LAKELAND, Fla. — A new piece of legislation could see elected leaders removed from office for taking down Confederate monuments.
It’s through House Bill 395, which proposes state “protection of historical monuments and memorials” authorizing “all actions to protect and preserve all historical monuments and memorials from removal, damage or destruction.”
The bill would punish lawmakers and officials who voted to remove such items. They could also be fined with the costs of replacing or repairing any removed monuments. State Rep. Dean Black of Jacksonville filed the legislation this year, which was co-introduced by State Rep. Berny Jacques who says those who support the bill would like to see history preserved.
“I’m also against this movement that seems to be very determined about removing American history, around the country and here in the State of Florida,” said Jacques, State Representative for District 59. “I think we have to push back against that, and it’s very dangerous. We should not delete and erase history.”
It’s a proposal that not everyone agrees on.
“I love coming out here. It has such a serene feeling to it. There’s so much history here,” Air Force veteran Terry Coney said while strolling through Veteran’s Park. “That monument over there recognizes purple heart recipients, this is in honor of a Medal of Honor winner, and this is the World War II area.”
Various monuments and memorials have been placed around the park, each recognizing a specific period of war and those who fought. One stands above the rest, symbolizing a tumultuous part of America’s history.
“It’s there to honor the Confederacy,” Coney said. “And right there it says ‘Confederate dead.’”
It’s a Confederate monument, recognizing the Confederate soldiers who fought in America’s Civil War. Growing up in Lakeland, Coney knew of the statue as a boy. But at that time it resided in Munn Park — rooted in downtown Lakeland.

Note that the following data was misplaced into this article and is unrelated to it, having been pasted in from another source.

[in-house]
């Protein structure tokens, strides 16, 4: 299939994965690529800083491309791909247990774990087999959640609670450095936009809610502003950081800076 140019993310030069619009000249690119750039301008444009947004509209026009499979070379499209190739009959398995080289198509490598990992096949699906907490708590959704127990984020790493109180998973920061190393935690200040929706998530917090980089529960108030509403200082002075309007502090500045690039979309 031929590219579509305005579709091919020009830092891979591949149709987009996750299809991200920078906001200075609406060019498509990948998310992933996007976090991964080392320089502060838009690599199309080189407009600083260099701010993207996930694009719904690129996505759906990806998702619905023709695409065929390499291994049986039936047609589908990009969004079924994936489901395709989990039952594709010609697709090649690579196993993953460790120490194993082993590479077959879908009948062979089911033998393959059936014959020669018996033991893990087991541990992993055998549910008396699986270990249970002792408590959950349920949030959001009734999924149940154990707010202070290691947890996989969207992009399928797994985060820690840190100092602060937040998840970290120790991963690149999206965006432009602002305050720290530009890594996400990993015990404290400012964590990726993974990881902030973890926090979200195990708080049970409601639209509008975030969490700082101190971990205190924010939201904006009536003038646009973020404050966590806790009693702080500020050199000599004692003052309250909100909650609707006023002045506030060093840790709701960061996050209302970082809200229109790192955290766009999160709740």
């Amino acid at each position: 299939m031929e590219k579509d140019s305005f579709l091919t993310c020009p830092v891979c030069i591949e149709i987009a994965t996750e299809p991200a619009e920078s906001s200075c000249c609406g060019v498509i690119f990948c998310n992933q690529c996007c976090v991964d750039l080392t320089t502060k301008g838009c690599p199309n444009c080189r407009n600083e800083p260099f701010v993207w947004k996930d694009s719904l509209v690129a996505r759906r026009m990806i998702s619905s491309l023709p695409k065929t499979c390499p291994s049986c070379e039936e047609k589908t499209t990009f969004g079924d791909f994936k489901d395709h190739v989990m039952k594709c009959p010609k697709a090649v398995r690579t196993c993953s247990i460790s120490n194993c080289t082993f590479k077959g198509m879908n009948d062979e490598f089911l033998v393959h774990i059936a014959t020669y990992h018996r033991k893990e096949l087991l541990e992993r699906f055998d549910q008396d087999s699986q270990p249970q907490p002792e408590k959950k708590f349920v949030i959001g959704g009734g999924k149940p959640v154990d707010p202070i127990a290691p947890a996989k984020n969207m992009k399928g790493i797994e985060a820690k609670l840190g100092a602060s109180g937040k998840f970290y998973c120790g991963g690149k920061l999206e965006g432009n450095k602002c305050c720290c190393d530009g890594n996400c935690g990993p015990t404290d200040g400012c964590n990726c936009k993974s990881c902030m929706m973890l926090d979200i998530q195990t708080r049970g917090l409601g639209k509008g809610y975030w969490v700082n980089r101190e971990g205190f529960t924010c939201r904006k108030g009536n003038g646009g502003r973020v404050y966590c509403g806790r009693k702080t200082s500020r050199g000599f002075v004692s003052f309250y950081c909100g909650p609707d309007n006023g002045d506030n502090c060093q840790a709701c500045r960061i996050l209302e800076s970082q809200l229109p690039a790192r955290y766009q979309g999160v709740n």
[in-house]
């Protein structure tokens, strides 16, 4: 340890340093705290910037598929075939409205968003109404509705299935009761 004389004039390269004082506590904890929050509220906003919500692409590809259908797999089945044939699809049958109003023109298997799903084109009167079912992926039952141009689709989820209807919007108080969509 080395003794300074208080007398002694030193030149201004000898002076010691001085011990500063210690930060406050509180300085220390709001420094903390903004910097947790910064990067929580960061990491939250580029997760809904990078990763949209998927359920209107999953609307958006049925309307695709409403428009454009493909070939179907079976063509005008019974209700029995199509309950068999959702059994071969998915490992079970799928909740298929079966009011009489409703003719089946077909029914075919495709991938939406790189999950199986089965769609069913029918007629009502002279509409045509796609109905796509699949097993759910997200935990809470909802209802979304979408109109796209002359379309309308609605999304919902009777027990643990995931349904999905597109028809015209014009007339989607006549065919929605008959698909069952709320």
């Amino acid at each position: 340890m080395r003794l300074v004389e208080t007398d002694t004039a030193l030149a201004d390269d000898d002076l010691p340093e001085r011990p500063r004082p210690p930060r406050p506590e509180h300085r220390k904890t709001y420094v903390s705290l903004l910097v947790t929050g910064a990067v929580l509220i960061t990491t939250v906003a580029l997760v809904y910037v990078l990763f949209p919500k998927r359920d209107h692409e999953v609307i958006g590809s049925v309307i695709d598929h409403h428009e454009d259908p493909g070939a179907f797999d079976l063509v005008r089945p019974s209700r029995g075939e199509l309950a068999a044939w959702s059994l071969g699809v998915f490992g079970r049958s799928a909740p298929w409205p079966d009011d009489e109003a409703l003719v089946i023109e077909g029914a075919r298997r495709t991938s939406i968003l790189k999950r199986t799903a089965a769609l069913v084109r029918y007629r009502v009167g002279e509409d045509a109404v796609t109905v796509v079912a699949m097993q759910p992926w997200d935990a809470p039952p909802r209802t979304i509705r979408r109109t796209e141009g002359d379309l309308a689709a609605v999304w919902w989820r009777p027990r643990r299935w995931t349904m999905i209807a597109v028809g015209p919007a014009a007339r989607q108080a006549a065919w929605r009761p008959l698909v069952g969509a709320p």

“I just kind of blew it off as another one of those southern things or glorifications of that southern way of life — ‘dixie old times not forgotten’ and kind of moved on from that,” said Coney, who is also President of the NAACP Lakeland Branch.
It wasn’t until 2017 that Coney got involved. He spoke to local leaders about having the monument moved.
“When you bring in new business people and you’re showing them around, and you’re right in downtown and you’ve got this big Confederate statue, what does that say? Are you still living in the past or are you that town that’s moving forward?” Coney said.
He made it his mission to research various periods of American history.
“I just felt like it was important to know the actual truth and the history versus just selling on the myth of what’s been said or what’s been passed down from time to time.”
His research was then used to write his own essay. The essay defended his stance on why he believed the monument should be moved.
“Look at the broader perspective of what happened during that time, why it happened, and why these particular statues were put up,” he said. “Not just that they identify history. You can open a book and read about history and read about the actual facts.”
Ultimately, the city voted to move the statue. As for what may be ahead, Coney has other thoughts.
“When you start having these kinds of laws proposed and passed, for me, it really starts to infringe on that and takes away that power and leads to something bigger,” he said.
To know where we’re going, Coney thinks it’s best to learn from our past.
“We’ve had good and bad history, but we should learn from that,” he said. “To move on and to understand who we are, currently, as a country.”
It’s a moment of reflection Coney believes everyone should take.
Should the legislation be passed, the monument honoring Confederate soldiers could be returned to Munn Park.